Dulcamara’s elixir relies less on the placebo effect than on the temporary euphoria brought on by alcohol consumption. When he appears on the scene, his “specifico” has been neither marketed nor tested for its ability to inspire love, but such trifles are of no concern to Dulcamara when he sells a bottle to Nemorino; the Doctor intends to be long gone before his ruse is discovered.
The Doctor’s prescription is an unusual one; most love potions (think of Tristan and Isolde or A Midsummer Night’s Dream) must be applied to or consumed by the reluctant object of affection. Certainly the “secret ingredient” in Dulcamara’s preparation has a track record of lowering inhibitions, although, as Shakespeare notes, alcohol “provokes the desire, but takes away the performance.”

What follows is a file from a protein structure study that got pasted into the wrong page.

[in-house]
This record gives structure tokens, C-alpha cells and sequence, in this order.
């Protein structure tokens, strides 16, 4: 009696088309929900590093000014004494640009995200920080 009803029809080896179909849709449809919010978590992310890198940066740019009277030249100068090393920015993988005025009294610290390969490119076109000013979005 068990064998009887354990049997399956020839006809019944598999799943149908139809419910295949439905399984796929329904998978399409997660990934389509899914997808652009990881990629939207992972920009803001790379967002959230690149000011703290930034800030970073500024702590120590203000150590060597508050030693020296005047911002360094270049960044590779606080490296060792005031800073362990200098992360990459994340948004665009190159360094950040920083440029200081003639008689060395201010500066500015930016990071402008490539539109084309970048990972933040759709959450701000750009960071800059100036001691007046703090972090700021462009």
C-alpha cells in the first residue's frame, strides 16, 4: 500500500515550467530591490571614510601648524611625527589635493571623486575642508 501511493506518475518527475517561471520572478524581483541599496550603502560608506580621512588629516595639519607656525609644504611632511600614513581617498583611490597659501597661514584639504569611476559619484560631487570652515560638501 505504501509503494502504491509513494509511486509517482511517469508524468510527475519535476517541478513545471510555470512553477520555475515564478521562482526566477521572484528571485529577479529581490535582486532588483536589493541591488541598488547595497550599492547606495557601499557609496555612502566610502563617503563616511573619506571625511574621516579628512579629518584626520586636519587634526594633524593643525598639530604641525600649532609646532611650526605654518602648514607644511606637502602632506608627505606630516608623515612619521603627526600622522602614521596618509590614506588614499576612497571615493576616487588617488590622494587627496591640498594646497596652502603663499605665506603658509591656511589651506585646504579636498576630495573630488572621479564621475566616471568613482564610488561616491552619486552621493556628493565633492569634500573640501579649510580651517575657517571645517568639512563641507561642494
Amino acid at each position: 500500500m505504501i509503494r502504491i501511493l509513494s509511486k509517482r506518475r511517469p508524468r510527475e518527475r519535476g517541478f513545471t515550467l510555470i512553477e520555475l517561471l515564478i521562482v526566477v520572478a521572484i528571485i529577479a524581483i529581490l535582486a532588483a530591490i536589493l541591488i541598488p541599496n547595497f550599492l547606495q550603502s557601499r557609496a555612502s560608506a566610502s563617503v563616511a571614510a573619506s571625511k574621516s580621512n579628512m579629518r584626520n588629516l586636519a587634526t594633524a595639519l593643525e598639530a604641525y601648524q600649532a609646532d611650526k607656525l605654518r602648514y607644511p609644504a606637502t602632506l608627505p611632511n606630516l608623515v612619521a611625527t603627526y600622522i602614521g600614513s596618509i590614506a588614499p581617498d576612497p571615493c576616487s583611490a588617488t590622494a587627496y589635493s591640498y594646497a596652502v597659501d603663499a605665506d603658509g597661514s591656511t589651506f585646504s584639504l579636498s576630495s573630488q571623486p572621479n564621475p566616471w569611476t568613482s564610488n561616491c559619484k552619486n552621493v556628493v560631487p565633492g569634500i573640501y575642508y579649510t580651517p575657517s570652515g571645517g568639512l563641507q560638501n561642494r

Nemorino needs no provocation, of course, but his newfound confidence attracts Adina’s perplexed attention immediately. This comes as no surprise—the body language of an alpha male can exert a powerful attraction. More recent research has found that taking a “power position” (for instance, standing with legs spread and hands on hips) can alter body chemistry, increasing levels of testosterone and decreasing levels of cortisol. In other words, it’s possible that Nemorino’s swagger triggers his attitude adjustment, rather than the other way around.
—Kelley Rourke is the dramaturg of Washington National Opera
Further Journeys with the White Whale
Start with Herman Melville’s epic novel—or not. There are a number of ways to learn more about the crew of the Pequod and their doomed quest.
Heggie and Scheer’s Moby Dick: A Grand Opera for the 21st Century
Inspired by the world premiere production of Moby-Dick, Robert K. Wallace, a past-president of the Melville Society, tells the story of the opera’s creation. This handsome volume includes more than 200 color photos, interviews with artists, and the full libretto.
Moby Dick | Big Read